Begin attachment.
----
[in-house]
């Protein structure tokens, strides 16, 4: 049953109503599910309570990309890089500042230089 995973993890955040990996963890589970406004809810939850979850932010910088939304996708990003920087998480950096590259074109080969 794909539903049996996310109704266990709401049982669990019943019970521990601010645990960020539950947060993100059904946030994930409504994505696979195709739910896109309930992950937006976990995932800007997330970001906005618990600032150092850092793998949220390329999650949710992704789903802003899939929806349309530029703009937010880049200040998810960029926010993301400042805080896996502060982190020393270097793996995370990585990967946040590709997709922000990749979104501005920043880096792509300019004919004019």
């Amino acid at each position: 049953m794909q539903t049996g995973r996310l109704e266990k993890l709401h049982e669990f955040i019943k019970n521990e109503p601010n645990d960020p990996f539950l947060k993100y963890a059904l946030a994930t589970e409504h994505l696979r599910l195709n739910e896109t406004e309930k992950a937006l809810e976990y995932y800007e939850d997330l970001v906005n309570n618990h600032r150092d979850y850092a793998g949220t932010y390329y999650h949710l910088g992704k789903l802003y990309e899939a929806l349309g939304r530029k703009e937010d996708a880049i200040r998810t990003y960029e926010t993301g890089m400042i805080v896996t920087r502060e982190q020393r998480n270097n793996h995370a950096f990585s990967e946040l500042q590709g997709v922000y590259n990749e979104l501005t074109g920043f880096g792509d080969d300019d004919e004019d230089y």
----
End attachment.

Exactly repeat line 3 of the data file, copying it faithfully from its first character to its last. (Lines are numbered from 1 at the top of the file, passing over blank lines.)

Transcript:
């Amino acid at each position: 049953m794909q539903t049996g995973r996310l109704e266990k993890l709401h049982e669990f955040i019943k019970n521990e109503p601010n645990d960020p990996f539950l947060k993100y963890a059904l946030a994930t589970e409504h994505l696979r599910l195709n739910e896109t406004e309930k992950a937006l809810e976990y995932y800007e939850d997330l970001v906005n309570n618990h600032r150092d979850y850092a793998g949220t932010y390329y999650h949710l910088g992704k789903l802003y990309e899939a929806l349309g939304r530029k703009e937010d996708a880049i200040r998810t990003y960029e926010t993301g890089m400042i805080v896996t920087r502060e982190q020393r998480n270097n793996h995370a950096f990585s990967e946040l500042q590709g997709v922000y590259n990749e979104l501005t074109g920043f880096g792509d080969d300019d004919e004019d230089y």